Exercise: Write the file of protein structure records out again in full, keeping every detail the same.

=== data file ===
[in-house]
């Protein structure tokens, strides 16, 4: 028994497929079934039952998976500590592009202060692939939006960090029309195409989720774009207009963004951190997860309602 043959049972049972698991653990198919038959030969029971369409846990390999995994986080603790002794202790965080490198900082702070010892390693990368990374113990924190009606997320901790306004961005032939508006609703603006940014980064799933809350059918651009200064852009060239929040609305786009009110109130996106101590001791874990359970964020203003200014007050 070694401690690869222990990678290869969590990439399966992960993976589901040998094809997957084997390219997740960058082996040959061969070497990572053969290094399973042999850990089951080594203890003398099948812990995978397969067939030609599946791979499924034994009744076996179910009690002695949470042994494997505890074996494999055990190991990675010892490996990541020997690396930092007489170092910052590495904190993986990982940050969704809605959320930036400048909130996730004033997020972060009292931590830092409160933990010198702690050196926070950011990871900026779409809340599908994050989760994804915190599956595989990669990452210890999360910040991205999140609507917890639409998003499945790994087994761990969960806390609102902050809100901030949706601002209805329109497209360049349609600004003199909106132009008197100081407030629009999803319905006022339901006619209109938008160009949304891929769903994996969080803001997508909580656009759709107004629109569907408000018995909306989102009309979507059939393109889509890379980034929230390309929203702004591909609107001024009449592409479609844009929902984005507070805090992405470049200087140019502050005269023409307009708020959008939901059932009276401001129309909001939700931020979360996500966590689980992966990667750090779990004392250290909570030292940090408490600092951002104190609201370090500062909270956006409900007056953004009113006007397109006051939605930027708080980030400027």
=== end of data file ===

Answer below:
[in-house]
């Protein structure tokens, strides 16, 4: 028994497929079934039952998976500590592009202060692939939006960090029309195409989720774009207009963004951190997860309602 043959049972049972698991653990198919038959030969029971369409846990390999995994986080603790002794202790965080490198900082702070010892390693990368990374113990924190009606997320901790306004961005032939508006609703603006940014980064799933809350059918651009200064852009060239929040609305786009009110109130996106101590001791874990359970964020203003200014007050 070694401690690869222990990678290869969590990439399966992960993976589901040998094809997957084997390219997740960058082996040959061969070497990572053969290094399973042999850990089951080594203890003398099948812990995978397969067939030609599946791979499924034994009744076996179910009690002695949470042994494997505890074996494999055990190991990675010892490996990541020997690396930092007489170092910052590495904190993986990982940050969704809605959320930036400048909130996730004033997020972060009292931590830092409160933990010198702690050196926070950011990871900026779409809340599908994050989760994804915190599956595989990669990452210890999360910040991205999140609507917890639409998003499945790994087994761990969960806390609102902050809100901030949706601002209805329109497209360049349609600004003199909106132009008197100081407030629009999803319905006022339901006619209109938008160009949304891929769903994996969080803001997508909580656009759709107004629109569907408000018995909306989102009309979507059939393109889509890379980034929230390309929203702004591909609107001024009449592409479609844009929902984005507070805090992405470049200087140019502050005269023409307009708020959008939901059932009276401001129309909001939700931020979360996500966590689980992966990667750090779990004392250290909570030292940090408490600092951002104190609201370090500062909270956006409900007056953004009113006007397109006051939605930027708080980030400027």